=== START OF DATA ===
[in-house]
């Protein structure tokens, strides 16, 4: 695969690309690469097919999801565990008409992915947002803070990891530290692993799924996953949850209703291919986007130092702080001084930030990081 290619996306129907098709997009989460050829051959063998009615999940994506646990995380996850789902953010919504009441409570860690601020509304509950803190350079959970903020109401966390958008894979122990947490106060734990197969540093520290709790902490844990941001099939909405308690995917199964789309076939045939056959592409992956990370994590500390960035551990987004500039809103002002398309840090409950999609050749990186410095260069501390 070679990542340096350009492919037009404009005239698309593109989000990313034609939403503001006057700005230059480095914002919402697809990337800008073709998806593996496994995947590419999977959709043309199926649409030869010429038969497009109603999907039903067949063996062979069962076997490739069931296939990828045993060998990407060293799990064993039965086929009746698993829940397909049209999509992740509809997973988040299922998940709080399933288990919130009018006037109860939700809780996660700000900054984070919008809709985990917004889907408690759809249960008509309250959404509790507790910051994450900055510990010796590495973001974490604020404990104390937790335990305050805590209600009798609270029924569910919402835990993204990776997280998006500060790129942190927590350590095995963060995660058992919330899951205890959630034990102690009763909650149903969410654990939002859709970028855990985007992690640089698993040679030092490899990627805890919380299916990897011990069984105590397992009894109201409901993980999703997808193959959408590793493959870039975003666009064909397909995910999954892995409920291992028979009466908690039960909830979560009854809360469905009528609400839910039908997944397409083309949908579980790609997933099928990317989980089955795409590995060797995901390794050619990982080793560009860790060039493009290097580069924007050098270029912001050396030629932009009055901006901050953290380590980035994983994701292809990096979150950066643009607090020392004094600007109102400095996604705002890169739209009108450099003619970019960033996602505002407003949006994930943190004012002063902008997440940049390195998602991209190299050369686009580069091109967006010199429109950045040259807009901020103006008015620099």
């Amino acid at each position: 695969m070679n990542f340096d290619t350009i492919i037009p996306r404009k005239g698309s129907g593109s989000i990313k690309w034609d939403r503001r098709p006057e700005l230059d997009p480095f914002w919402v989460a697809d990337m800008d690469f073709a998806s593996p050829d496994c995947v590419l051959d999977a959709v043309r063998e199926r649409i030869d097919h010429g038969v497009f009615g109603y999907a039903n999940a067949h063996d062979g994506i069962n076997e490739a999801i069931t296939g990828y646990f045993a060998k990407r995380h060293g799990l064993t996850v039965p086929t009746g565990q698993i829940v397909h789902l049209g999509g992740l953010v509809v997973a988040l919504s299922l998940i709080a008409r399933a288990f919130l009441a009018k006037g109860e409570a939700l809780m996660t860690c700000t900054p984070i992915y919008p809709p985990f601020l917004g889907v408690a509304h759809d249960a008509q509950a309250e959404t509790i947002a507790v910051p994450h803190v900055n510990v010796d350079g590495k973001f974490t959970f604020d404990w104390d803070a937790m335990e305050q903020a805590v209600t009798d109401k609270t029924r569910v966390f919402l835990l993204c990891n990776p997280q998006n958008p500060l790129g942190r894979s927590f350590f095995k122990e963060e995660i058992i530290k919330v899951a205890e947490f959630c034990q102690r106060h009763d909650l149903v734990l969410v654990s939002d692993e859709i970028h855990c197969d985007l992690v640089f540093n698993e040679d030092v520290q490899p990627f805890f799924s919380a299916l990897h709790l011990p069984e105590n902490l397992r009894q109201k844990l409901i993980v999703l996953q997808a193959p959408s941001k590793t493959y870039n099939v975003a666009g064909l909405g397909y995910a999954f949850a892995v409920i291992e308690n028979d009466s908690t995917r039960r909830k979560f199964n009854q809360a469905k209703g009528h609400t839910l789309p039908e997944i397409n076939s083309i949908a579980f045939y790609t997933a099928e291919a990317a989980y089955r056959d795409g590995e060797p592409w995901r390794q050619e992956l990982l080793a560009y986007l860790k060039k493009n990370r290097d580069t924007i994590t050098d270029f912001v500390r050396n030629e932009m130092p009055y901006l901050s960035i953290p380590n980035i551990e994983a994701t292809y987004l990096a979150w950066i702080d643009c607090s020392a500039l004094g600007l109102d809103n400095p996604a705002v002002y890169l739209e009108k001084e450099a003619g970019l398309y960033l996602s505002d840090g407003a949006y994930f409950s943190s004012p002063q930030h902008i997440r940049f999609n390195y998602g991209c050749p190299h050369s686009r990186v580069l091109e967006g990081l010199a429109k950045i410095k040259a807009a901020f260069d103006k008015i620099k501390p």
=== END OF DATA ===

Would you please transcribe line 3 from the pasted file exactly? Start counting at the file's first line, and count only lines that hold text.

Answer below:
């Amino acid at each position: 695969m070679n990542f340096d290619t350009i492919i037009p996306r404009k005239g698309s129907g593109s989000i990313k690309w034609d939403r503001r098709p006057e700005l230059d997009p480095f914002w919402v989460a697809d990337m800008d690469f073709a998806s593996p050829d496994c995947v590419l051959d999977a959709v043309r063998e199926r649409i030869d097919h010429g038969v497009f009615g109603y999907a039903n999940a067949h063996d062979g994506i069962n076997e490739a999801i069931t296939g990828y646990f045993a060998k990407r995380h060293g799990l064993t996850v039965p086929t009746g565990q698993i829940v397909h789902l049209g999509g992740l953010v509809v997973a988040l919504s299922l998940i709080a008409r399933a288990f919130l009441a009018k006037g109860e409570a939700l809780m996660t860690c700000t900054p984070i992915y919008p809709p985990f601020l917004g889907v408690a509304h759809d249960a008509q509950a309250e959404t509790i947002a507790v910051p994450h803190v900055n510990v010796d350079g590495k973001f974490t959970f604020d404990w104390d803070a937790m335990e305050q903020a805590v209600t009798d109401k609270t029924r569910v966390f919402l835990l993204c990891n990776p997280q998006n958008p500060l790129g942190r894979s927590f350590f095995k122990e963060e995660i058992i530290k919330v899951a205890e947490f959630c034990q102690r106060h009763d909650l149903v734990l969410v654990s939002d692993e859709i970028h855990c197969d985007l992690v640089f540093n698993e040679d030092v520290q490899p990627f805890f799924s919380a299916l990897h709790l011990p069984e105590n902490l397992r009894q109201k844990l409901i993980v999703l996953q997808a193959p959408s941001k590793t493959y870039n099939v975003a666009g064909l909405g397909y995910a999954f949850a892995v409920i291992e308690n028979d009466s908690t995917r039960r909830k979560f199964n009854q809360a469905k209703g009528h609400t839910l789309p039908e997944i397409n076939s083309i949908a579980f045939y790609t997933a099928e291919a990317a989980y089955r056959d795409g590995e060797p592409w995901r390794q050619e992956l990982l080793a560009y986007l860790k060039k493009n990370r290097d580069t924007i994590t050098d270029f912001v500390r050396n030629e932009m130092p009055y901006l901050s960035i953290p380590n980035i551990e994983a994701t292809y987004l990096a979150w950066i702080d643009c607090s020392a500039l004094g600007l109102d809103n400095p996604a705002v002002y890169l739209e009108k001084e450099a003619g970019l398309y960033l996602s505002d840090g407003a949006y994930f409950s943190s004012p002063q930030h902008i997440r940049f999609n390195y998602g991209c050749p190299h050369s686009r990186v580069l091109e967006g990081l010199a429109k950045i410095k040259a807009a901020f260069d103006k008015i620099k501390p």